From My Notebook 1
I took with me my copy of “Turgot in Progress, Sociology and Economics”, translated and edited, with an introduction by Ronald L. Meek, Cambridge University Press, 1973. to my local coffee bar, ‘Earthy’, an organic vegetable shop, and a 3,000 step walk there and back (as recommended to me by the Physio lady for every other day's actvity),
It is some 9 years since I purchased a second-hand copy of Turgot’s book and I read it while preparing to write my “Adam Smith’s Lost Legacy” (Palgrave Macmillan, 2005). Nowadays, I take something to read for 20 or so minutes at “Earthy” before walking home, and I had selected “Turgot” from my library for the simple reason it fitted into my coat pocket. Today, I hadn’t gotten to page 6 of Ronald Meek’s excellent introduction when I noticed some faint pencil lines where I had underlined a quotation of Turgot’s critique of Montesquieu’s, The Spirit of the Laws (1748):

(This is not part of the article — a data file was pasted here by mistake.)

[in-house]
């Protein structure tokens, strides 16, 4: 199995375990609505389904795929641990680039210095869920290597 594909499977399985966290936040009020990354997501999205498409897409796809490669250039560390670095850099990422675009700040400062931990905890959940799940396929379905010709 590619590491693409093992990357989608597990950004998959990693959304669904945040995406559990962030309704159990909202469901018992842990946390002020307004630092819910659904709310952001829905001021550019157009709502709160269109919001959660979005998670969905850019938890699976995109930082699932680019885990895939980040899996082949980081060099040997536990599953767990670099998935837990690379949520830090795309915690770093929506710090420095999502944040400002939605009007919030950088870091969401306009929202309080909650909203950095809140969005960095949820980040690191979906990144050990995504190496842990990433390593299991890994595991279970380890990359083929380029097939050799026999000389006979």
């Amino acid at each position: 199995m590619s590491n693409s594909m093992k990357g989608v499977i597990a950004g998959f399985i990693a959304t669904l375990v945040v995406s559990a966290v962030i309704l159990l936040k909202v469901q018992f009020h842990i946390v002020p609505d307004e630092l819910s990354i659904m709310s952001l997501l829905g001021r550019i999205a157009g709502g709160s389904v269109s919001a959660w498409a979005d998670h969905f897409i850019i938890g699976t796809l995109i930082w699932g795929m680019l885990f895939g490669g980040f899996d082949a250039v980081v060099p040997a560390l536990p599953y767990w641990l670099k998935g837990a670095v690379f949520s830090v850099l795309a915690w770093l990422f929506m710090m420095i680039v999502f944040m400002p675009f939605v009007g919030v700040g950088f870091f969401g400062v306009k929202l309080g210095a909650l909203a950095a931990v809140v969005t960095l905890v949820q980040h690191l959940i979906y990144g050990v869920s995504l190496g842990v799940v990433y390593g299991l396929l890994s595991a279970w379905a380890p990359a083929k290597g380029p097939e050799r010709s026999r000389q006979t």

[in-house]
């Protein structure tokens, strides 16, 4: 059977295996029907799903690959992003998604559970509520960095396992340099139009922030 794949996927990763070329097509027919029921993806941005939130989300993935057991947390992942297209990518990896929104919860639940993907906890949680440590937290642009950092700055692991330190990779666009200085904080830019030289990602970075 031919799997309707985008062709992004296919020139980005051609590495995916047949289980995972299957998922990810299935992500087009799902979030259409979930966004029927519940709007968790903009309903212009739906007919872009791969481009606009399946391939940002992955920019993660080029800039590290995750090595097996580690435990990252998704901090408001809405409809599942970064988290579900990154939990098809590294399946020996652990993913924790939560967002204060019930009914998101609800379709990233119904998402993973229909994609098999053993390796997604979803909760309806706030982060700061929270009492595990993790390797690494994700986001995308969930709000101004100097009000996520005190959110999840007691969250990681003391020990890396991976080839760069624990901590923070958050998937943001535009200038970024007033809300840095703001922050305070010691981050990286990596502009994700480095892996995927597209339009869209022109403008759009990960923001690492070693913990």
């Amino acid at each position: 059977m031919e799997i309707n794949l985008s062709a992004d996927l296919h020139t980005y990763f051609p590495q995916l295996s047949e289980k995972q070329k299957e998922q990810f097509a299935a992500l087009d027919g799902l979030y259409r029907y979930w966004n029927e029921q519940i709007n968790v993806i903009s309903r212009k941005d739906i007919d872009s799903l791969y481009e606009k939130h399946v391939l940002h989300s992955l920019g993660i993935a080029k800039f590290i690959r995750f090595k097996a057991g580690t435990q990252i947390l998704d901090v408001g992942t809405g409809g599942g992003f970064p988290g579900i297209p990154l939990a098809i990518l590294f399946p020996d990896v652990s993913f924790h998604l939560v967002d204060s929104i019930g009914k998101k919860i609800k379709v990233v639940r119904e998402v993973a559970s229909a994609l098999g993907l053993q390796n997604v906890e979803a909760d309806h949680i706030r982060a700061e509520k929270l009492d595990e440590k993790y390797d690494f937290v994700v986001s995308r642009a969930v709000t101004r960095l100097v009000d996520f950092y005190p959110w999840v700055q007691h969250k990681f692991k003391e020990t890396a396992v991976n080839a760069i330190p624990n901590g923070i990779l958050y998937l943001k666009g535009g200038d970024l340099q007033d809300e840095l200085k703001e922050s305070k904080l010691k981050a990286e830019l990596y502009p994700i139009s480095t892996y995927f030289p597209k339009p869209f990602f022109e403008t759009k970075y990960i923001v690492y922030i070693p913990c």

“More happy are the nations whose laws have not been established by such great geniuses; they are at any rate perfected, although slowly and through a thousand detours, without principles, without perspectives, without a fixed plan; chance and circumstances have often led to wiser laws than have the researches and efforts of the human mind; an abuse which had been observed would give rise to a law; the abuse of that law would give rise to a second which modified it; by passing successfully from one excess to the opposite excess, men little by little drew nearer to the happy medium”.
I had completely forgotten Turgot’s words – it was early in my background research for my 2005 Adam Smith book. At the time, Turgot’s ideas seemed of distant direct relevance. I was perhaps distracted at the time by my work at Edinburgh Business School’s for its distance MBA programme, and managing my consultancy, Negotiate limited.
It would seem that ideas relating to the evolution by what people do rather than design by geniuses were circulating in France long before Adam Ferguson is credited with drawing attention to the “result of human action, but not the execution of any human design” (“An Essay on the History of Civil Society” 1767, Edinburgh University Press, 1966, p. 122).
I referred some time ago on Lost Legacy to the writings of Cardinal Du Retz who mentions something of a similar expression even earlier. But Turgot’s expression of the same basic idea is interesting on its own merits. I shall continue reading Turgot’s papers and see what else they reveal about his influence on Smith (and Ferguson).